Jailbaby review – Prima Facie’s spiritual successor is heart-thumping but heavy-handed

The percussive beat kicks in before the lights. It’s rhythmic and urgent and hard like a racing heartbeat, a thumping fist. AJ (Anthony Yangoyan), barely 18, is supposed to drive the getaway car of a simple house robbery. A quick job for a couple of older, scarier guys and he’ll be able to go on a team soccer trip that could be the beginning of his professional career.

Suddenly, though, everything goes wrong. Suddenly he’s beckoned inside. Suddenly an alarm goes off.

Suddenly he’s a criminal, the only easy ID from the scene, and everything changes.

So goes the tense introduction to Jailbaby, the highly anticipated new play from lawyer-turned-Olivier-winning playwright Suzie Miller, which is making its debut at Griffin Theatre Co’s tiny SBW Stables Theatre: Sydney’s home for new Australian writing.

Miller is the writer of Prima Facie, another play preoccupied with legal inequities, which won its star Jodie Comer another Olivier on the West End and a Tony award on Broadway. An impassioned one-hander about the failures of the legal system to protect women who have been sexually assaulted (originally directed by Lee Lewis and starring Sheridan Harbridge), it premiered at Griffin in 2019 – and then became a true international phenomenon.

Miller’s work has always had a social conscience. Her previous Griffin plays were 2015’s Caress/Ache, which considered the cruel weight of the death penalty; and 2017’s Sunset Strip, which grappled with community and social responsibility. 2022’s RBG: Of Many, One, for Sydney Theatre Company, examined the life and legacy of late US supreme court justice Ruth Bader Ginsburg.

Related: Suzie Miller on Prima Facie and her Olivier win: ‘London theatre circles see Australia as the daggy cousin’

Jailbaby is billed as the spiritual successor to Prima Facie, and much like its famous predecessor is aimed directly at the underbelly of so-called justice, hissing and ready to strike.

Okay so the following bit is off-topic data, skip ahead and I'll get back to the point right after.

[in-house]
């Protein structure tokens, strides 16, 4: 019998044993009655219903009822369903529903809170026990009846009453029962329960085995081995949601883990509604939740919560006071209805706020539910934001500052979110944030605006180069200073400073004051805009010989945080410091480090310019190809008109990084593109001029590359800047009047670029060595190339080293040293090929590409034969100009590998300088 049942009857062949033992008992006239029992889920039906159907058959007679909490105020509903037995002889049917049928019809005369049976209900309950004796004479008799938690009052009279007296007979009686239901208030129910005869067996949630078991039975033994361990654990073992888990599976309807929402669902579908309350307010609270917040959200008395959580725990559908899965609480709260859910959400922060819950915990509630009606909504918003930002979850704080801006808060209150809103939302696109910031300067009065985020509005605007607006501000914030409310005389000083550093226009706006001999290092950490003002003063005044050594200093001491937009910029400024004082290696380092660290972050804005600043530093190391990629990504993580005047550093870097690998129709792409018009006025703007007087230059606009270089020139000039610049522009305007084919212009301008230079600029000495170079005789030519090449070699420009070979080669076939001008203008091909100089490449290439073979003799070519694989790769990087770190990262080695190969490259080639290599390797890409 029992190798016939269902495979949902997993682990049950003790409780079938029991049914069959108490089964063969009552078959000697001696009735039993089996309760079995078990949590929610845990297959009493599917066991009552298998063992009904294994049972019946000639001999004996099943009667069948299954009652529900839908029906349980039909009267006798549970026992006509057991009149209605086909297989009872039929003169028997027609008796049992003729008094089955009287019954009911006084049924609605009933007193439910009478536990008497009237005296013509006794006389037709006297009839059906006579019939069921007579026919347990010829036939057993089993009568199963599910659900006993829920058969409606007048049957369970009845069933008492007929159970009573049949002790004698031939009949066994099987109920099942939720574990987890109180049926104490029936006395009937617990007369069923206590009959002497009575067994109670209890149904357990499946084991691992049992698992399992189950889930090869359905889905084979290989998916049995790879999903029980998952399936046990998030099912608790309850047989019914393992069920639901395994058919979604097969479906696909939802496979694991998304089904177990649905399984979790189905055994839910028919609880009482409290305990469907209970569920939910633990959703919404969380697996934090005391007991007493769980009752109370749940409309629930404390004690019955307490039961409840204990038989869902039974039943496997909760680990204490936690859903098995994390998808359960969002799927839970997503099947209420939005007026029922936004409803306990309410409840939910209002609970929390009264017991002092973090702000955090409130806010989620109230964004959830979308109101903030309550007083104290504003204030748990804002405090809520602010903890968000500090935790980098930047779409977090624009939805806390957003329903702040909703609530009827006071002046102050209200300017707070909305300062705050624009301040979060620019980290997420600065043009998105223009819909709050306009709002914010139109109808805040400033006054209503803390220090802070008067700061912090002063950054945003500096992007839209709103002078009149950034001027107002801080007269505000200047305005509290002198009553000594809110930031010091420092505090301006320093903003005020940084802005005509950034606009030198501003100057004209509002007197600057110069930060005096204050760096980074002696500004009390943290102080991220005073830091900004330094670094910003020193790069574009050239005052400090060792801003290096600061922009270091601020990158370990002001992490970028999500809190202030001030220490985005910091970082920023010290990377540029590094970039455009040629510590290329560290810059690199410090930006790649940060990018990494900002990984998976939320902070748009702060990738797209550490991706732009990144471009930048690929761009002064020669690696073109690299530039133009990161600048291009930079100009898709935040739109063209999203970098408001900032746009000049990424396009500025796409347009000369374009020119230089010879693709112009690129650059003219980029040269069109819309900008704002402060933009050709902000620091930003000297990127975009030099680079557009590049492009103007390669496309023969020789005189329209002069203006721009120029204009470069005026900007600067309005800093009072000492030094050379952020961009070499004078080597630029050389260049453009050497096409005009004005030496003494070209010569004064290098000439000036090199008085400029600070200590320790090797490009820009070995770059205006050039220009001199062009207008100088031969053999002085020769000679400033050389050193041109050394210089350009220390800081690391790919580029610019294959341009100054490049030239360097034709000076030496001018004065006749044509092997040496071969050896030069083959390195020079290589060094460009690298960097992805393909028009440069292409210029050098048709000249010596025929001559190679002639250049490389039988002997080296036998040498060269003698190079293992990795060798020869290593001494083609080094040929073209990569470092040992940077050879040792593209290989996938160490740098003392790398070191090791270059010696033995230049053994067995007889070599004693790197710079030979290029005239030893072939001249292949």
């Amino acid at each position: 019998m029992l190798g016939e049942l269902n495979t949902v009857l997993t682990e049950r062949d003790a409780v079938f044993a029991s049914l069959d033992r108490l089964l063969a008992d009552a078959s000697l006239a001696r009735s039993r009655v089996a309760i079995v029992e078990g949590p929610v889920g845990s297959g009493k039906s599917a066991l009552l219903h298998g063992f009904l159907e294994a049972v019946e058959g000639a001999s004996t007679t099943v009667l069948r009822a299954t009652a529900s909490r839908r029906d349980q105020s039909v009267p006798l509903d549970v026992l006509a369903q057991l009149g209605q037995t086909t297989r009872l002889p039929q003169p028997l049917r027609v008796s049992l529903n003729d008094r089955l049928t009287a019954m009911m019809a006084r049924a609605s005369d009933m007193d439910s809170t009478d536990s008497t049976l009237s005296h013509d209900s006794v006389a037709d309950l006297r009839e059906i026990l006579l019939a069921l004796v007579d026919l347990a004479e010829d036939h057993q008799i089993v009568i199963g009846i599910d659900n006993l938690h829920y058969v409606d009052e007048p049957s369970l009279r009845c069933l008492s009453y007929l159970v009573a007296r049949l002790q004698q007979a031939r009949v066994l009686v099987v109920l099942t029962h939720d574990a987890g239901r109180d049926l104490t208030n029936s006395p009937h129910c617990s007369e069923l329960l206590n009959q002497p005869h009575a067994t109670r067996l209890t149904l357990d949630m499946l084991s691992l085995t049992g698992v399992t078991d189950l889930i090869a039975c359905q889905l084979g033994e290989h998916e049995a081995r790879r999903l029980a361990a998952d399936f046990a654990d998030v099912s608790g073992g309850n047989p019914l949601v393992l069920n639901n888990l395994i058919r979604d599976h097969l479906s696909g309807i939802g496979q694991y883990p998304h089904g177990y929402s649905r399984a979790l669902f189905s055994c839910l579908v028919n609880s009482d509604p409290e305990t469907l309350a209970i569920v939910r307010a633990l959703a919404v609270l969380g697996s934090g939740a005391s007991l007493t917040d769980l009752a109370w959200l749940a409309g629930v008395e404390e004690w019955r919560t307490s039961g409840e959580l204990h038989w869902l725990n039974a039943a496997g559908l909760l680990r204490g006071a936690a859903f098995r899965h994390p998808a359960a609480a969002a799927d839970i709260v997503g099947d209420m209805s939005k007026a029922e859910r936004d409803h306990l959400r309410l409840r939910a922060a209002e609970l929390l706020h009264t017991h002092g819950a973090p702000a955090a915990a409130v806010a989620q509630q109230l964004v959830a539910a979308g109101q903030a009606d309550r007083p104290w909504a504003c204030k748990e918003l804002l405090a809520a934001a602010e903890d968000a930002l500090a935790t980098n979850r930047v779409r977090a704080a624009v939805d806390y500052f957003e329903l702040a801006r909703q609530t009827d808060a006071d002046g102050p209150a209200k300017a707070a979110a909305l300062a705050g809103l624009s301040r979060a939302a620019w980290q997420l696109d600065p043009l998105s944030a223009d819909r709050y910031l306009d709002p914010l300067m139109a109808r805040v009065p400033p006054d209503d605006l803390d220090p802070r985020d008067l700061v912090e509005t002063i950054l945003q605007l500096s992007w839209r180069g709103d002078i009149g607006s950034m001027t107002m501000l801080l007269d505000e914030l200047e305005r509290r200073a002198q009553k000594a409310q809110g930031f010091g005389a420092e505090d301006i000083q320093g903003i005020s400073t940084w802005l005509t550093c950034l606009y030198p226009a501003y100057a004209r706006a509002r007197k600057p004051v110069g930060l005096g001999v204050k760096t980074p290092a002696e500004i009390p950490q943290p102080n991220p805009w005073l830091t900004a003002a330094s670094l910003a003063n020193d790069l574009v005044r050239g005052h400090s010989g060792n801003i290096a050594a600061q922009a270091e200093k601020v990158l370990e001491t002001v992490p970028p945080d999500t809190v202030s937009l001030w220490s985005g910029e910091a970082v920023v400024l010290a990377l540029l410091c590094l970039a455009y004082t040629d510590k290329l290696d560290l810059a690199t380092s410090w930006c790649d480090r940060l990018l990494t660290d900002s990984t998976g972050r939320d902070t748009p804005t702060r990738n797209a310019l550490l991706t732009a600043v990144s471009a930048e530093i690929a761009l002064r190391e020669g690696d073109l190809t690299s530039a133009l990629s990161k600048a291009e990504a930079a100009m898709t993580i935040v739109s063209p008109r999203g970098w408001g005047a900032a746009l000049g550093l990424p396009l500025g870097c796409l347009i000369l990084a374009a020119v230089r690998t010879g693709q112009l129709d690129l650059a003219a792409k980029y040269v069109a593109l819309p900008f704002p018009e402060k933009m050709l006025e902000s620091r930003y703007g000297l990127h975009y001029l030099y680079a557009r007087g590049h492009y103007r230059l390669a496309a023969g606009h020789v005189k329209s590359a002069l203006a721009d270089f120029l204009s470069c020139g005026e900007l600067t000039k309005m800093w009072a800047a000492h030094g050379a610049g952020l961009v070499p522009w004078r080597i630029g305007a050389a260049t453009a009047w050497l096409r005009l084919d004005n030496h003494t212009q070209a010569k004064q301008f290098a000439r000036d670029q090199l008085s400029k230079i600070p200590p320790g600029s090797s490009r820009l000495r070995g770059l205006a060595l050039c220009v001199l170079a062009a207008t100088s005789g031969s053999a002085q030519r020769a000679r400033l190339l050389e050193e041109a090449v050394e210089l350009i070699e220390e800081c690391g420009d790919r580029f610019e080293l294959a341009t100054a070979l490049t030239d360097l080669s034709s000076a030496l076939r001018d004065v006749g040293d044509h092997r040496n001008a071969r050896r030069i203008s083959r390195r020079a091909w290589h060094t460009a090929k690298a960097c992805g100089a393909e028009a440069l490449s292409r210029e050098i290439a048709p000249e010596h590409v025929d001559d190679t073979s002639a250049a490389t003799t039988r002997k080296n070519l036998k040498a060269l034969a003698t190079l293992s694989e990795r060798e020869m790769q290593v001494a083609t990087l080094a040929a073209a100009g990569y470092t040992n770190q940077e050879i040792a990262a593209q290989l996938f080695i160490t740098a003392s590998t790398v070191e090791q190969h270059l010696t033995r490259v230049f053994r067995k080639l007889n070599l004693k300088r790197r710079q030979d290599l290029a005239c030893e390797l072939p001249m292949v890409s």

We follow AJ as he moves through a system he barely understands, and it’s heartbreaking. When his lawyer Olivia (Lucia Mastrantone) tries to explain he has been charged with serious crimes despite his relative lack of agency and culpability, he repeatedly asks if he’ll be out in time for soccer training, if he can make the big scouting trip. We all know he’s not going home.

Olivia clocks AJ’s boyish vulnerabilities early on, and sends a formerly incarcerated man (Anthony Taufa) to give him tips he can’t bear to hear for surviving sexual violence from fellow inmates. This, we know, is foreshadowing.

Jailbaby is a gut-twisting, heart-thumping, heavy-handed play. AJ recounts the mechanical, emotional and physical details of the rape and abuse he suffers while behind bars in lengthy direct-address monologues that are difficult to watch. Director Andrea James keeps a strong pulse (bolstered to great effect by Phil Downing’s relentless composition and sound design), with a clear-eyed approach that resists Miller’s turns towards sentimentality, favouring frankness over flourish.

This is a relief, because Miller’s script veers between searing and simple, challenging and indulgent. When Miller writes in the heightened theatrical language of monologue or soliloquy, she’s at her strongest. When she relies on conversational dialogue, as she does for much of this play, it’s limp and forced – it’s hard to move or make impact with stilted talk, even in this company of three fine actors (Mastrantone and Taufa play multiple roles).

Miller parallels AJ’s journey with that of the far more privileged Seth (also Yangoyan), a boy his age who lived comfortably in the house AJ robbed and whose own brushes with crime are treated with much gentler hands. It’s a promising device, allowing us to see discrepancies in how lives are valued by the state. But the character of Seth is shakily, inconsistently drawn, and when their stories converge and collide, the play veers into soapy cliche and turns leaden. It’s an ending that cheapens the story.

There are powerful, impassioned ideas at the heart of the play. It offers a heart-first illumination of the failings of the prison system on victims and those who commit crimes. But when Jailbaby veers into melodrama, it loses some of its sociopolitical power. It resists the anger and level of legal detail that fuelled Prima Facie and led to real global change in the legal world, and without it, Jailbaby feels earnest but toothless.

Still, there’s value in emotionally intense stories: they can leave people feeling frustrated and helpless, urging us to reconsider unfair, unjust systems. Let Jailbaby be the beginning of a journey engaging with these ideas, as provocative plays are often designed to be – no matter how easy the neat bow of the play’s end might make it to turn away.